Alzheimer's disease begins damaging the brain as much as 20 years prior to manifesting any symptoms. Alzheimer's causes neurofibrillary tangles and amyloid plaques to form and develop in various parts of the brain. As Alzheimer's progresses, brain function gradually deteriorates. When Alzheimer's disease reaches advanced stages, brain function is severely impaired and brain tissue is significantly reduced, according to the National Institute on Aging.
Alzheimer's affects the amygdala. The amygdala is the section of the brain responsible for managing basic emotions such as fear, and anger. When Alzheimer's has severely damaged the amygdala, the result is emotional instability. It is quite common for episodes of paranoia, temper outbursts, and bouts of anxiety to occur due to the damage Alzheimer's has inflicted upon the amygdala, according to the Public Broadcasting Service.
During the early stages of Alzheimer's disease, progressive damage to the brain stem can result in erratic sleep patterns. As Alzheimer's develops, sensory problems involving vision and hearing will occur. As Alzheimer's continues to damage the brain stem, other complications, such as difficulties swallowing, breathing and erratic blood pressure and arrhythmia, develop, according to the Alzheimer's Society.
The frontal lobe is responsible for logic, regulating behavior, complex planning, and learning. Alzheimer's disease gradually damages the frontal lobe as the disease progresses. As such, complex tasks such as driving, cooking, or multi-step planning may become severely impaired by Alzheimer's. Moreover, the damage Alzheimer's inflicts upon the frontal lobe also results in the loss of motivation or drive, resulting in sluggishness. The damage that Alzheimer's disease inflicts upon the frontal lobe also results in the gradual loss of inhibition and impulsive behavior, according to the American Health Assistance Foundation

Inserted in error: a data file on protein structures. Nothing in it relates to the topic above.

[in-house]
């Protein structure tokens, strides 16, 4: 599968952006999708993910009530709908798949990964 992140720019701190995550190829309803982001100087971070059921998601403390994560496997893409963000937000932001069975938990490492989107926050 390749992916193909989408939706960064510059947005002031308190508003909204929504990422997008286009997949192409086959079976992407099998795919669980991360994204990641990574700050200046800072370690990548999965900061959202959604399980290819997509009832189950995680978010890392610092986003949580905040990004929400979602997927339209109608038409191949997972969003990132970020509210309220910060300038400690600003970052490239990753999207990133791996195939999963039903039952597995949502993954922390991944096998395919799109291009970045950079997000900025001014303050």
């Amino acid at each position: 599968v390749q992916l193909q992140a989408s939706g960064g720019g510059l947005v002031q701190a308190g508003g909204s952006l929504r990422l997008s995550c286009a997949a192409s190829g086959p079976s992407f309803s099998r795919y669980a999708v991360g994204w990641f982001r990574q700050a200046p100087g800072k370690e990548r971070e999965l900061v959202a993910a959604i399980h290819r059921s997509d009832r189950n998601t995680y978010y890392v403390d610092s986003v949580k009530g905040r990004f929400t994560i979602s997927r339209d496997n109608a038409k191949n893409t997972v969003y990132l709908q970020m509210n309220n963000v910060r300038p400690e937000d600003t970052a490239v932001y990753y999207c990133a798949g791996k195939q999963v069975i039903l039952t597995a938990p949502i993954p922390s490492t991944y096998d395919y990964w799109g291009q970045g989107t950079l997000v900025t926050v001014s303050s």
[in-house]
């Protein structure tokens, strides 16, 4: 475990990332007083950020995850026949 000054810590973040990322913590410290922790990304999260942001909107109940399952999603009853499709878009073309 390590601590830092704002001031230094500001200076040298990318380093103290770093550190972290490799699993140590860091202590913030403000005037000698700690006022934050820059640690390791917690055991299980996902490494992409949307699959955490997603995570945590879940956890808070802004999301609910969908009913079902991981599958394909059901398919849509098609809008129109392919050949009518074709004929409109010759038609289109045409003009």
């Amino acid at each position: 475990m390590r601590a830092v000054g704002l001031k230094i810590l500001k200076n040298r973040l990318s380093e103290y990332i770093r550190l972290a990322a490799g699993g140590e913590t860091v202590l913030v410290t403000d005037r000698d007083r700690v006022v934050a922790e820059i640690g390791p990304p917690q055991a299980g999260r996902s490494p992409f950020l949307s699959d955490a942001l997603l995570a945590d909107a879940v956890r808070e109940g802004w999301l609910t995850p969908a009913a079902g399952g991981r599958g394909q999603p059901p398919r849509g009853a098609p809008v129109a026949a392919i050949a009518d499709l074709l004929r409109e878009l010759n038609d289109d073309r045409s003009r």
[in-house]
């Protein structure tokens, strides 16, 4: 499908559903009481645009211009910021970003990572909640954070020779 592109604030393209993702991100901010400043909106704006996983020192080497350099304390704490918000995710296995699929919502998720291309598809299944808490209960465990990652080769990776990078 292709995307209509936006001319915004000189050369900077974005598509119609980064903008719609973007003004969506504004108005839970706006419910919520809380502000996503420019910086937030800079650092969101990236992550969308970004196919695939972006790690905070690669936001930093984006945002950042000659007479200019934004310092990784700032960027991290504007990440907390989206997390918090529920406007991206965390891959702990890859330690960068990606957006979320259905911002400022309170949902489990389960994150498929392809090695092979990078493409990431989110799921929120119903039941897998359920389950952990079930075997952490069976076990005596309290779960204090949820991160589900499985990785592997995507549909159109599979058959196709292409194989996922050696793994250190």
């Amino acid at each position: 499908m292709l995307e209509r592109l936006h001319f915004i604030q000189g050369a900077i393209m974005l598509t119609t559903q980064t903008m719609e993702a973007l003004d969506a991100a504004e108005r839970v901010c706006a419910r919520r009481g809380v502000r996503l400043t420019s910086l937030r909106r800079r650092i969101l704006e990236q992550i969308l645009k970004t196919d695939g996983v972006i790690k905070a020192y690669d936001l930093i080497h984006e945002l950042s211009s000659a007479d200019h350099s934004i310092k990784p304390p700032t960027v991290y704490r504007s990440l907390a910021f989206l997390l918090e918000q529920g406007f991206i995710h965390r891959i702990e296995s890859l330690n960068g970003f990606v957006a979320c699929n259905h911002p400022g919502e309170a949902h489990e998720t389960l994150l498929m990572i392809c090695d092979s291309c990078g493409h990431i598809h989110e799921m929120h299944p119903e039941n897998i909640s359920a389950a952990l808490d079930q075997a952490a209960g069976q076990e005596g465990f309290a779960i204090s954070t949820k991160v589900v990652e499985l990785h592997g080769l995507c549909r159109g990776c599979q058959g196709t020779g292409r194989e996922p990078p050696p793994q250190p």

The hippocampus is the part of the brain primarily responsible for short-term memory. Alzheimer's disease begins destroying the hippocampus early in the disease's development. The immediate result is diminished short-term memory capacity and slight disorientation. As Alzheimer's continues to degenerate the hippocampus, short-term memory becomes severely impaired, according to the Alzheimer's Society.
The parietal lobe is primarily responsible for integrating and processing sensory information. Tasks such as reading, writing, mathematics, and spatial navigation are typically processed by the parietal lobe, according to the Alzheimer's Society. Alzheimer's systematically destroys the parietal lobe throughout the various stages of the disease's progression. Symptoms, such as a deterioration of reading and writing skills, as well as an increasing inability to properly locate objects within a three-dimensional space, or correctly gauge distance, occur with increasing frequency and severity as Alzheimer's degenerates the parietal lobe.
The temporal lobe is the part of the brain also involved in sensory processing, long-term memory, and linguistic skills. The damage to the temporal lobe caused by Alzheimer's can result in an increasing inability to articulate ideas, and retain complex ideas, as well as impaired linguistic skills. It is also quite common for vivid visual and auditory hallucinations to occur. Moreover, the damage that Alzheimer's inflicts on the temporal lobe impairs the ability to recognize familiar places, objects, and people. By the time Alzheimer's has advanced to its later stages, recalling personal information becomes severely compromised, according to the American Health Assistance Foundation.